As Catholic Christians most of what we have come to believe about the life and times of Jesus of Nazareth has been the result of the scholarly study of Sacred Scripture. Even though a number of non-scriptural historical documents have been studied as well, canonized scripture has been by far the major source used when putting together a portrait of Jesus. Early church councils and resulting creeds have outlined what is now believed about Jesus.
The gospels of Matthew and Luke contain similar accounts of the conception and birth of Jesus. These events are not mentioned in the gospel of Mark. The gospel of John deals with such beginnings in a completely different way. Matthew and Luke tell us that Mary, a young Jewish woman is the mother of Jesus. Mary was betrothed to Joseph when the angel Gabriel visited her, and told her that she would conceive and give birth to a son even though she was still a virgin. That son would be named Jesus and he would be conceived by the power of the Holy Spirit and would not have an earthly father. Even though perplexed and somewhat confused by the proclamation, Mary believed and consented to being a part of this miraculous event (Matthew 1:18-25, Luke 1:26-38).
Jesus was born in Bethlehem, not in the town of Nazareth, where the couple lived, because of a decree that went out from Emperor Augustus that everyone had to go to their hometown to be registered. Joseph, Mary’s husband, had to go to the city of David called Bethlehem because he was descended from the house and family of David. While they were in Bethlehem Mary gave birth to Jesus in rather humble surroundings because all of the inns were filled because of the large influx of people in town for the census taking (Matthew 2:1-12, Luke 2:1-20).
The gospel of John looks at Jesus through a different lens, one that stresses His divinity. Jesus is described as the eternal Word of God, as being equal to God and, indeed, is God.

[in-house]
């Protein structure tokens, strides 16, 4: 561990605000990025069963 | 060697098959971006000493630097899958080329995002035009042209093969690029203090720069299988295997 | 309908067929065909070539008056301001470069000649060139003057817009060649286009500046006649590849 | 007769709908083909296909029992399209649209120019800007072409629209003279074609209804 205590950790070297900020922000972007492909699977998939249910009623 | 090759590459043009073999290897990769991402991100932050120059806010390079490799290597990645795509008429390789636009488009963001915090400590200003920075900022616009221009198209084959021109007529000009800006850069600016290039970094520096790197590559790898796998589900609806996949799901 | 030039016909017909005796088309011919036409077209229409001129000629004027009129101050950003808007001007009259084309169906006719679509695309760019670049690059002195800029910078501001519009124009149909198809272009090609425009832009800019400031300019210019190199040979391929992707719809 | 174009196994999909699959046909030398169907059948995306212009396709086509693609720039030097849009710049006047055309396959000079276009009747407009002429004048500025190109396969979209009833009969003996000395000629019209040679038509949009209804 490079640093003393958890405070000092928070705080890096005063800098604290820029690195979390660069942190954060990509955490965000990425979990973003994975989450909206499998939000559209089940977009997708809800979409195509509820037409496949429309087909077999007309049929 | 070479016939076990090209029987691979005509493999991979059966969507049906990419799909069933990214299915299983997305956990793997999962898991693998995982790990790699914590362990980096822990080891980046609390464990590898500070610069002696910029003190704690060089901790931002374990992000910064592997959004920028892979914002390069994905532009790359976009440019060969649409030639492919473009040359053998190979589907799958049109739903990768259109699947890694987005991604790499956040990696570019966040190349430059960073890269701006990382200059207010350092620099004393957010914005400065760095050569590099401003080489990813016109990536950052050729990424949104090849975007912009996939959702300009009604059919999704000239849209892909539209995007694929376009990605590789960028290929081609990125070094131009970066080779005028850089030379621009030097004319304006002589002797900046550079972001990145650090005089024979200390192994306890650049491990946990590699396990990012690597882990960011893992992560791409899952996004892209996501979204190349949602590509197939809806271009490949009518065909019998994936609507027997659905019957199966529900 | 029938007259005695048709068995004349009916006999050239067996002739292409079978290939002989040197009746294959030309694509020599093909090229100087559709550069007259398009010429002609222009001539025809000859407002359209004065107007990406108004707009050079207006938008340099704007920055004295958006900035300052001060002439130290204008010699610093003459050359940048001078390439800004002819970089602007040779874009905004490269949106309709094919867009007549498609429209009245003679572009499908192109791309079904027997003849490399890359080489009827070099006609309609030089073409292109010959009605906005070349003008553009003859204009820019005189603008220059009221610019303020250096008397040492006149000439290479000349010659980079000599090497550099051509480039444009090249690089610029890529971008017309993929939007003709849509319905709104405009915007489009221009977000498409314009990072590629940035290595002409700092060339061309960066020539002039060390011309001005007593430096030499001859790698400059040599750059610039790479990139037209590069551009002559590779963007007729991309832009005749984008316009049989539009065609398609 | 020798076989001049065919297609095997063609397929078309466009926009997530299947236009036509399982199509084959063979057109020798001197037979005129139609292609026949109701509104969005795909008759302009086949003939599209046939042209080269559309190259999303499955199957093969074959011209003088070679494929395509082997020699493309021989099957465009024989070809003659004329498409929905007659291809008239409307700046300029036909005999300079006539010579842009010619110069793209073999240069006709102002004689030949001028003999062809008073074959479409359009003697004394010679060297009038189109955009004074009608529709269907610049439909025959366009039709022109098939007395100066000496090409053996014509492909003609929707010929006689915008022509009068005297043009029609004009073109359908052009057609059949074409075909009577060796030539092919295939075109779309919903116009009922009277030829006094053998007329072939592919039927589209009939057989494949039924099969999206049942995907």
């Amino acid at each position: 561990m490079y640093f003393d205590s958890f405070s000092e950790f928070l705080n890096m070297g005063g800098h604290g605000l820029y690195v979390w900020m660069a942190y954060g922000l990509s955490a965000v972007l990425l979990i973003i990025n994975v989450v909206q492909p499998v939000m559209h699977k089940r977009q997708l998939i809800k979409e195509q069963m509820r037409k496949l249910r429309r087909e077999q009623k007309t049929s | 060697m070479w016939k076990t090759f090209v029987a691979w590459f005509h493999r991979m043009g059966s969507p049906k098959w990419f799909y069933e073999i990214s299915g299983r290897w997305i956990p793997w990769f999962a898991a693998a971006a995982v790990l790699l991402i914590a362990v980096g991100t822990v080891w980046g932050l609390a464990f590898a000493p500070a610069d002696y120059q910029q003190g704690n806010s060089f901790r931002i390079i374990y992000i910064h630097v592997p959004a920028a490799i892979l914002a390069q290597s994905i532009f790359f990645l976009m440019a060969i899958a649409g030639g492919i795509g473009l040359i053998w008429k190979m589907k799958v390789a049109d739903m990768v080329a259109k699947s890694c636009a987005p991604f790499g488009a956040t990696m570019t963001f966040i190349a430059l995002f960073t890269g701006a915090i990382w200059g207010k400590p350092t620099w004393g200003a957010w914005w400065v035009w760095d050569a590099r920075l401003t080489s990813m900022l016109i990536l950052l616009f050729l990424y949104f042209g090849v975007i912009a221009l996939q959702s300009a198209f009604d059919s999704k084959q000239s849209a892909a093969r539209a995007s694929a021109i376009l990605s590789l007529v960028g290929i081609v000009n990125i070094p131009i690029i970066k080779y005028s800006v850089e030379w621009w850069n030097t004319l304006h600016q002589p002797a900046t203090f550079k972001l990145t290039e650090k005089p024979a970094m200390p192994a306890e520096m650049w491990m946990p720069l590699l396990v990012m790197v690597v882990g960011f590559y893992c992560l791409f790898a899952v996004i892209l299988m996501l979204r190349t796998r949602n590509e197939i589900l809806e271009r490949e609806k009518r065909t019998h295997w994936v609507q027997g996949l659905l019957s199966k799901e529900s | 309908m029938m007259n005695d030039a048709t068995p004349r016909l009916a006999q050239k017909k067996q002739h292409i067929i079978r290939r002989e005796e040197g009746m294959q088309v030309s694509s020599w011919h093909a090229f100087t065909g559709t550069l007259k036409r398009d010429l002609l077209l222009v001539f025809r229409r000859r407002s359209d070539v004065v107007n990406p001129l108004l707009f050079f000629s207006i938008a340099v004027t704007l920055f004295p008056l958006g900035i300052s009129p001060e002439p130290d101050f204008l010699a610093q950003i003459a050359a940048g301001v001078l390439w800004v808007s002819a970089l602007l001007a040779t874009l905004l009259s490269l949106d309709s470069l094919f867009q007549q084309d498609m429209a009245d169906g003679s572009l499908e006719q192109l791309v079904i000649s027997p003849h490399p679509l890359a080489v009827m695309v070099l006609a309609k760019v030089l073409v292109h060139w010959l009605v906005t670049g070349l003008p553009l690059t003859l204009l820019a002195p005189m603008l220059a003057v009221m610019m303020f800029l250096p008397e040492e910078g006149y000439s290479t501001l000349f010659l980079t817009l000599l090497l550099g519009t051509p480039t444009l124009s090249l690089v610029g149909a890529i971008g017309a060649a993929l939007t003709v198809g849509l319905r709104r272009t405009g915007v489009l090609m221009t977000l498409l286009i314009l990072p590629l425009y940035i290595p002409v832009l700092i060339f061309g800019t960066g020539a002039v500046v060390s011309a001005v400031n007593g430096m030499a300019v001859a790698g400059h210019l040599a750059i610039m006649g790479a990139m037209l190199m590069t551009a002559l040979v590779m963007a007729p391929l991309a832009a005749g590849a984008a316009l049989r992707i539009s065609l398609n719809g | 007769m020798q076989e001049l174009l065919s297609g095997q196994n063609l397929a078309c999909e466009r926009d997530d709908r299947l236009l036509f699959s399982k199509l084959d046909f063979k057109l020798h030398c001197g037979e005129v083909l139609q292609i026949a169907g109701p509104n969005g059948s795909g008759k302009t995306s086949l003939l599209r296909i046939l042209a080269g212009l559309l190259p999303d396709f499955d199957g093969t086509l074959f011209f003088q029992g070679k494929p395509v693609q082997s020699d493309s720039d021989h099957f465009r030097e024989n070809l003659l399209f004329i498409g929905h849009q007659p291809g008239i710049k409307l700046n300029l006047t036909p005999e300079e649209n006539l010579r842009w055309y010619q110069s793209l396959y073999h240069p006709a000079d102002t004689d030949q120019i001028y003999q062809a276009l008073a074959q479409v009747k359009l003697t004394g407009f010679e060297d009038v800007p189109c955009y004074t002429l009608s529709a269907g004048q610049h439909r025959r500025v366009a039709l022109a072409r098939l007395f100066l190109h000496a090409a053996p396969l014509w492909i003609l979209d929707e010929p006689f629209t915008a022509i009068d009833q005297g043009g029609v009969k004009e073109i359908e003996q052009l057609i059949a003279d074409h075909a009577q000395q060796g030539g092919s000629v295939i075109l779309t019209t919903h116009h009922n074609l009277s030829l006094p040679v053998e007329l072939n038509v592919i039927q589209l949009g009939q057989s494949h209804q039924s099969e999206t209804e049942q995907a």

“In the beginning was the Word, and the Word was with God, and the Word was God. He was in the beginning with God. All things came to be through him, and without him nothing came to be.... And the Word became flesh and made his dwelling among us, and we saw his glory, the glory as of the Father’s only Son, full of grace and truth." (John 1:1-3,14)
Throughout the gospel of John, Jesus is portrayed as being in control at all times. He allows himself to be crucified. In the other three gospels Jesus is depicted as possessing all of the frailties of a human being, except sin. Studied as a whole, the gospels give us a complete portrayal of Jesus as one who is both human and divine.
The understanding of how Jesus could possess two complete natures is a different concept to comprehend. It led to a number of misunderstandings in the early church, called heresies. The teaching became a doctrine of the church at the Council of Chalcedon in 451. The Chalcedonian Creed asserted two distinct natures, human and divine, and affirmed the one person of Jesus Christ.
The equally difficult doctrine of the Trinity was established in 325 at the First Council of Nicea. This doctrine teaches that God is one, but that three distinct "persons" constitute the one God: the Father, the Son, and the Holy Spirit. Jesus, as the Son, is the second person of the Trinity. The word "Trinity" is not found in scripture, but is alluded to a number of times. The Father, the Son and the Holy Spirit are mentioned in scripture numerous times both individually and together. One example can be found in Matthew 28:19-20 when Jesus says to his disciplines, “Go therefore and make disciples of all nations, baptizing them in the name of the Father and of the Son and of the Holy Spirit, and teaching them to obey everything that I have commanded you. And remember, I am with you always, to the end of the age.”